In 2009 JJ Abrams did what I thought was impossible: he made Star Trek cool.
Now some might argue that Star Trek was always cool. Others would argue that those people who enjoy Star Trek are not cool. But there were very few people who disliked JJ Abrams’ take on this classic sci-fi icon, whether you were a longtime Trekkie, a Star Wars fan boy, or pretty much anyone else for that matter. He gave a 21st century coat of paint to a four-decade-old franchise, and made a damn good film while he was at it. When the inevitable sequel Into Darkness was announced, I wondered whether he could keep his vision in warp flight, or if he would succumb to the gravitational pull of “sequel syndrome” and join the Star Wars prequels in their black hole of mediocrity?
Into Darkness opens with the Enterprise team on an observation mission, tasked with observing the indigenous species of a planet. Their prime directive, which cannot be violated under any circumstances, is to not be seen. When a volcano eruption threatens to wipe out the planet, the team decides to detonate a device within the volcano in order to save the species from extinction. While they succeed, you guessed it, they’re seen, resulting in Captain Kirk’s (Christopher Pine) demotion and Commander Spock’s (Zachary Quinto) reassignment. But when former Starfleet agent John Harrison (Benedict Cumberbatch) commits a pair of deadly terrorist attacks, the Enterprise team is reformed by Admiral Marcus (Peter Weller, or as I like to call him, Robocop), and given orders to track Harrison to the Klingon homeworld of Kronos, and eliminate him using 72 prototype torpedoes.
Much like film one in this revamped series, Into Darkness isn’t exactly reinventing the energy pattern beam teleportation machine here. This is straight up adventure sci-fi. As such, it suffers by resorting to a few plot devices that have been done to death. “Villain getting kidnapped deliberately” is probably the most blatant. I won’t spoil anything else for you, and I won’t have to; the film does it by signposting particular plot points much too obviously. Rather than little cat’s eyes on the road that could lead the audience down a number of roads, they’ve put big bloody flashing neon signs down: “THIS IS WHAT WILL HAPPEN NEXT!!!”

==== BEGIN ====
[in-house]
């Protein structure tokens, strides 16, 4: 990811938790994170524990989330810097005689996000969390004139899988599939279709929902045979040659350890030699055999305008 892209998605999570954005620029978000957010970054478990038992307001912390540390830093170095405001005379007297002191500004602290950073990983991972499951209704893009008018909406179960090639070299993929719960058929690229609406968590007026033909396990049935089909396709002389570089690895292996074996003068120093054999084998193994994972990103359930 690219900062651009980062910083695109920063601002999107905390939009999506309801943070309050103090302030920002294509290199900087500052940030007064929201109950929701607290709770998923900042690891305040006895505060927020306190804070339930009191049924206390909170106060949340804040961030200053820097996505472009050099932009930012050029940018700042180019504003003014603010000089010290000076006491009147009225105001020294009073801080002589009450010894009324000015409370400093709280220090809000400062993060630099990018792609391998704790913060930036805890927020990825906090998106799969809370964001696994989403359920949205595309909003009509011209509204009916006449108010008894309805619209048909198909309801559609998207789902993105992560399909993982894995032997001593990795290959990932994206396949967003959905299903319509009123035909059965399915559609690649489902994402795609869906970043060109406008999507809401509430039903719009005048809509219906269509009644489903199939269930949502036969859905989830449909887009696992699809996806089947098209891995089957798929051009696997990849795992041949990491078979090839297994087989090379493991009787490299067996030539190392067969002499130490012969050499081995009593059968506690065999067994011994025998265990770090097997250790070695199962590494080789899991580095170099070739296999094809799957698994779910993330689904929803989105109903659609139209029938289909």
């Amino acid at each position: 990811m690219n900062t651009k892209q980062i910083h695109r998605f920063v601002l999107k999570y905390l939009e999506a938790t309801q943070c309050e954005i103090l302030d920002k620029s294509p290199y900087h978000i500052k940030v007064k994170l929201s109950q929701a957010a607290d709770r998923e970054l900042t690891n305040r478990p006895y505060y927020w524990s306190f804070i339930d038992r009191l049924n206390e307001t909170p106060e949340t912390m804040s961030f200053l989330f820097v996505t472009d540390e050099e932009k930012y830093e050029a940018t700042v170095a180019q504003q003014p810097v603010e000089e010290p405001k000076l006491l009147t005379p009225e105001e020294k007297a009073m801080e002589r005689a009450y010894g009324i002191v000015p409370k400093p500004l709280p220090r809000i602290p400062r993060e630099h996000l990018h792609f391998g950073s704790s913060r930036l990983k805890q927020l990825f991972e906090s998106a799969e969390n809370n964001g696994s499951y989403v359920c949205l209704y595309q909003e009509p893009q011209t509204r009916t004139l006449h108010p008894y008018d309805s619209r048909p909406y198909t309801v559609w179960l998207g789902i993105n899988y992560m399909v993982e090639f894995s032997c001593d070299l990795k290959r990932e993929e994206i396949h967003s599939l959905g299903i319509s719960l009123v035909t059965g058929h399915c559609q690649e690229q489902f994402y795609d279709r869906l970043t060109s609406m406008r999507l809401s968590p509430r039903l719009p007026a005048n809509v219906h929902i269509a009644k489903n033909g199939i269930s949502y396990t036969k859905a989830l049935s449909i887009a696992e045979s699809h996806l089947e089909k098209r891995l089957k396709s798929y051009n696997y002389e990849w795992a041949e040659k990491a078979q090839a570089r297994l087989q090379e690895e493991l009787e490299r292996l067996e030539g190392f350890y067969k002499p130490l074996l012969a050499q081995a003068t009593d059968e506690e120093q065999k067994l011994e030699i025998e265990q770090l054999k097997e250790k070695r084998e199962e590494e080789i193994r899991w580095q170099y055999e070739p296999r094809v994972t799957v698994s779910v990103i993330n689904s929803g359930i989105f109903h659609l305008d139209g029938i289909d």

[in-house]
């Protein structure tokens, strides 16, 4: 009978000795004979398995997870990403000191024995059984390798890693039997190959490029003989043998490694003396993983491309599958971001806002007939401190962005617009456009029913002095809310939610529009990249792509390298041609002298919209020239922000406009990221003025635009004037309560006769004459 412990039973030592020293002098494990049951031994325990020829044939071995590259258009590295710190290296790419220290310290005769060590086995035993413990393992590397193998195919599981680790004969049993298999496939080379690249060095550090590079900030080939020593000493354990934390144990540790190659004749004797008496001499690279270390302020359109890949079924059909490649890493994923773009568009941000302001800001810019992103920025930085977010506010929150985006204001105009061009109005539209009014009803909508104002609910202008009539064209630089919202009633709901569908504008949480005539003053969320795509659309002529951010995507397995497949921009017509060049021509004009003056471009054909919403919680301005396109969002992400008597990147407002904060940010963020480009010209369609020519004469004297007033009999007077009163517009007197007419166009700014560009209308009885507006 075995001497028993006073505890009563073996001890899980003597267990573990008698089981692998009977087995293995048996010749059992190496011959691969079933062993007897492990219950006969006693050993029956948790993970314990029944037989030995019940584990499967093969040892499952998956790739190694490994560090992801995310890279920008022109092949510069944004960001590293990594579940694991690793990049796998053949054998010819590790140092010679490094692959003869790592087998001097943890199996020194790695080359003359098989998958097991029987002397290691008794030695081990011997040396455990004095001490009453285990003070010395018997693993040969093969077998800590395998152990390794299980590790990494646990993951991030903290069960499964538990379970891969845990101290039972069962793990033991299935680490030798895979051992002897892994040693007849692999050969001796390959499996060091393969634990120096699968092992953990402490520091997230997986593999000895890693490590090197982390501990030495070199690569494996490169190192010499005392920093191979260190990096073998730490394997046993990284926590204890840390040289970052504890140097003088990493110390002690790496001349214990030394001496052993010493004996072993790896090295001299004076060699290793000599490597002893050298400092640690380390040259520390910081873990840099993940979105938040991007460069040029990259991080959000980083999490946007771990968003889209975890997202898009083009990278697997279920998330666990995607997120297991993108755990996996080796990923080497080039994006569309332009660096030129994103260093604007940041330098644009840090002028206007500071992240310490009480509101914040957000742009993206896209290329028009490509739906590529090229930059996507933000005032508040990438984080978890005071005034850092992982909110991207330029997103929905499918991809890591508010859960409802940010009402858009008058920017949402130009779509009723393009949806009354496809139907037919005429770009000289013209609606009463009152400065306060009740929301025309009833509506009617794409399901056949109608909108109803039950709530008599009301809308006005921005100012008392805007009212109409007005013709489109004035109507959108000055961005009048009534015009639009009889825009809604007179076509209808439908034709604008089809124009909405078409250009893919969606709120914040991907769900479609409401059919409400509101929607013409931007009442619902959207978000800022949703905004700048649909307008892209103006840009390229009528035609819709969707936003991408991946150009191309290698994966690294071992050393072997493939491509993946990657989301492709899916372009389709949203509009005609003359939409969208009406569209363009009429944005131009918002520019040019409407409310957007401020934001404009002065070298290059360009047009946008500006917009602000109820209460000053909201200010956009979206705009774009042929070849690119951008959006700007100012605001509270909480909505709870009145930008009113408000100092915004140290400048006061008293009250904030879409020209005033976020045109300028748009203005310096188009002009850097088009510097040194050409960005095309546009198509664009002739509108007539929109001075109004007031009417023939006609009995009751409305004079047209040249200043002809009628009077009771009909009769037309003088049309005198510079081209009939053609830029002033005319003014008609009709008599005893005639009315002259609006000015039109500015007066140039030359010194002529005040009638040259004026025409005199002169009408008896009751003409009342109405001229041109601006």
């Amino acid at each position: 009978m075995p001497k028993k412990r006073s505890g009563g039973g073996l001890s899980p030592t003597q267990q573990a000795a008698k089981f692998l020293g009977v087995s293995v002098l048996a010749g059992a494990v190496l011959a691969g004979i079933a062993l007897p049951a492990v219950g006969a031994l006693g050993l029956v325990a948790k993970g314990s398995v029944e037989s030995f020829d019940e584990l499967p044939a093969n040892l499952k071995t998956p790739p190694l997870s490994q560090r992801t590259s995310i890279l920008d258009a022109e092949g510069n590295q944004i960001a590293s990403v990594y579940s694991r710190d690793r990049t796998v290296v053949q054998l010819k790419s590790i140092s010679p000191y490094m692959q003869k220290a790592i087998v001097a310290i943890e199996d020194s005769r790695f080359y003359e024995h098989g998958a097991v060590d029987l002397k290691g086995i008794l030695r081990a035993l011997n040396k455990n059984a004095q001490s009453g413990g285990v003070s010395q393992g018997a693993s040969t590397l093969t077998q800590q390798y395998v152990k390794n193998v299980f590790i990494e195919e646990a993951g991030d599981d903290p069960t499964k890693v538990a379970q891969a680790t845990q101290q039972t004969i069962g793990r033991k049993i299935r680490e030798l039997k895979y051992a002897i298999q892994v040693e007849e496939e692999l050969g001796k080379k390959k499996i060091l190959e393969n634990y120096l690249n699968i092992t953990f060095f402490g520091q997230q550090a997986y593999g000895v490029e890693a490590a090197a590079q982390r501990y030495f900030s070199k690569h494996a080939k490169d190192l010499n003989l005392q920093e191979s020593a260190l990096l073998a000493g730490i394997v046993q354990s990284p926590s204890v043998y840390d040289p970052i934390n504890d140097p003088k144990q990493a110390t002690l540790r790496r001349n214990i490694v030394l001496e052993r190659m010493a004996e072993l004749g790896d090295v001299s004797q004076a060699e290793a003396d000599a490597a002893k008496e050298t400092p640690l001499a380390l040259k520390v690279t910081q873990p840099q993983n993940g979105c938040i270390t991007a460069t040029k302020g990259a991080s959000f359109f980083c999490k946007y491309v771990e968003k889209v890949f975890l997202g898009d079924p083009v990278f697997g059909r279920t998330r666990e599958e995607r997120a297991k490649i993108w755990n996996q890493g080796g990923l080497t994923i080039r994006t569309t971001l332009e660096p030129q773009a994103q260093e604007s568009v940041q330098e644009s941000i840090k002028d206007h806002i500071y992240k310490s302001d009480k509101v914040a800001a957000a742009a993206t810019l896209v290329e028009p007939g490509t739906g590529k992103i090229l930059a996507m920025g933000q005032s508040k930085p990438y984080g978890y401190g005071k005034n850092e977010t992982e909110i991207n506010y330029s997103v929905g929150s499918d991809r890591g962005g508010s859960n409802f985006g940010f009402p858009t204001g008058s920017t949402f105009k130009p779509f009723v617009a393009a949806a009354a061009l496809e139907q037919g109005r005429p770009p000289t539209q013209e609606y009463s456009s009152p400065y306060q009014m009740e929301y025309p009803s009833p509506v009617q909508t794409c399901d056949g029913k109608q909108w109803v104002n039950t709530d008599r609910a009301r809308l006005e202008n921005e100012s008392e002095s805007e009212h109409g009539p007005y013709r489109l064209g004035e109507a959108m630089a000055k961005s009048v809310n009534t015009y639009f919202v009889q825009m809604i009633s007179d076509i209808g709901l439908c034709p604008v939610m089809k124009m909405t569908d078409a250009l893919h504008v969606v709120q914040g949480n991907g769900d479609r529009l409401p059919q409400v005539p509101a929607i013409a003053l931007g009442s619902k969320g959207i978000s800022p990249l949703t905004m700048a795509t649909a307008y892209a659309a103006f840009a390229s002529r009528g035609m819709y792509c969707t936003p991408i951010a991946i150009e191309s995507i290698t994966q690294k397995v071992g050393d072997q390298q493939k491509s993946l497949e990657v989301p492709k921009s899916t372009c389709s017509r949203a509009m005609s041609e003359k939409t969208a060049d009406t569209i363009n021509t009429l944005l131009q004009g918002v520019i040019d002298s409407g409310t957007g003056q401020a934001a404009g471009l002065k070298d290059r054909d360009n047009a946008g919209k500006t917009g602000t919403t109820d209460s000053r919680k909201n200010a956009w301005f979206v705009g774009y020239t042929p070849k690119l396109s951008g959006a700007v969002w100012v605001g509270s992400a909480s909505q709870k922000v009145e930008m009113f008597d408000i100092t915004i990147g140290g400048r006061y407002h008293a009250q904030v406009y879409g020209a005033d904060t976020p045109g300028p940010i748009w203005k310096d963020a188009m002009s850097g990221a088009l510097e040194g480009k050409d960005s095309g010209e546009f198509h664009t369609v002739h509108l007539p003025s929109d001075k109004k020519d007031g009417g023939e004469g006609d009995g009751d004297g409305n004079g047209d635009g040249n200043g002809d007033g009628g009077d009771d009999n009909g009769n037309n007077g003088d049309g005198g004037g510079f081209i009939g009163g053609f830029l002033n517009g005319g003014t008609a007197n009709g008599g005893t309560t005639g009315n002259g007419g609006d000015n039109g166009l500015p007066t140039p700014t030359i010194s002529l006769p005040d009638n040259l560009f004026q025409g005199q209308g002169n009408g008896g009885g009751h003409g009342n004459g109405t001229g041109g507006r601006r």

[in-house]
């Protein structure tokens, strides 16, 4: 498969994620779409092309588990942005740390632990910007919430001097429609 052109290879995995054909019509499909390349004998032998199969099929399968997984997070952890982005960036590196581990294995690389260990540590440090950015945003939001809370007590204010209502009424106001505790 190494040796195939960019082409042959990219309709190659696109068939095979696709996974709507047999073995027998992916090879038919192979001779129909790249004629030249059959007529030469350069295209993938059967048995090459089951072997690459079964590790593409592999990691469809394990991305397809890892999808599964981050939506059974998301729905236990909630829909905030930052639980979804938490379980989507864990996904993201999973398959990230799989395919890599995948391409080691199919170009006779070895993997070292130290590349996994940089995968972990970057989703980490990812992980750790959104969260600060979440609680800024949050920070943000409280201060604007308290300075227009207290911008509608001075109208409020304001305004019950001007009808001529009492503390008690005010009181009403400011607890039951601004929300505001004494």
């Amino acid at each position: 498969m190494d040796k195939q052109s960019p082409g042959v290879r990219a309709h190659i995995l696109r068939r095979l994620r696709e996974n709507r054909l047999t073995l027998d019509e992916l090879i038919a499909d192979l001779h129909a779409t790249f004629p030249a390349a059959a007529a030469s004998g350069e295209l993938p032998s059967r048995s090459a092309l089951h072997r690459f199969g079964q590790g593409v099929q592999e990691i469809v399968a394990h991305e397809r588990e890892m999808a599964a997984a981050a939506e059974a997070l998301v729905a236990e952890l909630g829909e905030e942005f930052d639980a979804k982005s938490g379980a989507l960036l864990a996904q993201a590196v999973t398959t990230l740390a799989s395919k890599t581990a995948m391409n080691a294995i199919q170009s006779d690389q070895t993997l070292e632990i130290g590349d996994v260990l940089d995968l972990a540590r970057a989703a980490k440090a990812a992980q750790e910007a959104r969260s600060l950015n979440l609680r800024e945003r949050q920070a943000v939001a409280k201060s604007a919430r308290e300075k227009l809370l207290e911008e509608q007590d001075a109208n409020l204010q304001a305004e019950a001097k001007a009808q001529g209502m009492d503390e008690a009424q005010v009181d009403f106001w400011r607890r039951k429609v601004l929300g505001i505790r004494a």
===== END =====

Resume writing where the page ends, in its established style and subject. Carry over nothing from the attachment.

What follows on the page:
But it’s still a ripping ride. It’s like looking at a rollercoaster before you get on, thinking to yourself “wow, that would be an absolute ripsnorter”, then getting on said rollercoaster and realising at the end that yes, it was an absolute ripsnorter. Special effects are expectedly awesome, with some truly exhilarating action sequences melded in with a few moments of downtime, which for the most part break up the pace pretty effectively. The soundtrack is an expert blend of new and old. There’s a couple of fan-pleasing cameos from the Klingons and old mate Leonard Nimoy, who reprises his role as Spock Prime, albeit very briefly. And the performances are largely excellent.
Pine nails the womanising, swaggering, reckless yet emotionally volatile Kirk, taking him from the headstrong upstart he was in Star Trek to the flawed, selfless, ball of rage hero he is here. Quinto clearly relishes his role as the borderline-robotic Spock, but also convinces when his character shows glimpses of humanity. In fact, for me some of Spock’s moments of tenderness are the most affecting scenes of the film. Pegg is outstanding as Scotty, showing that he’s more than just comic relief, although he is DEFINITELY comic relief.
There is a distinct lack of female input here. Uhura (Zoe Saldana) chips in with a few lines about her relationship with Spock. And Dr. Carol (Alice Eve) is decent, but seems to be more of a device used to further the plot (analyse something here, negotiate there, impart wisdom elsewhere), rather than a fully-fleshed out character unto herself. And the outrageously gratuitous shot of her toned figure in her undergarments? Pretty uncreative way to lighten the mood, and it won’t exactly win over many female fans sitting on the star fence.
It’s Mr. Cumberbatch who steals the show. His delivery is like delicious chocolate for the ears, if the chocolate had extremely sharp shards of glass embedded in it. His voice is simultaneously menacing and eloquent and he’s got a death stare that would make Medusa turn in fear. He’s a far more nuanced character than Eric Bana’s incessantly angry Nero from Star Trek. Cumberbatch’s John Harrison is a supremely pissed-off, hyper intelligent supersoldier harbouring sadness as deep as his hatred for Starfleet, and he’s a breath of fresh air. Sci-fi filmmakers take note.
On the whole, what we have here is an exquisite sci-fi pie. It’s presented well and pretty much all the ingredients are quality. Sure, it’s just an apple pie. You kind of know where it’s going to go, but you enjoy it nonetheless. With a little extra time in the oven, maybe another twist to ensure even cooking or some unexpected elements to add a bit of extra spark, this would’ve been a perfect sci-fi pie. But that just makes me more excited for the third instalment. And as a Star Wars fan, waiting for Abrams’ continuation in that universe just got all the more unbearable.
Into Darkness is every bit as good as the preceding film, and I give it a four-year mission on the Starship Enterprise to explore strange new worlds, to seek out new life and new civilizations, to boldly go where no man has gone before… out of five.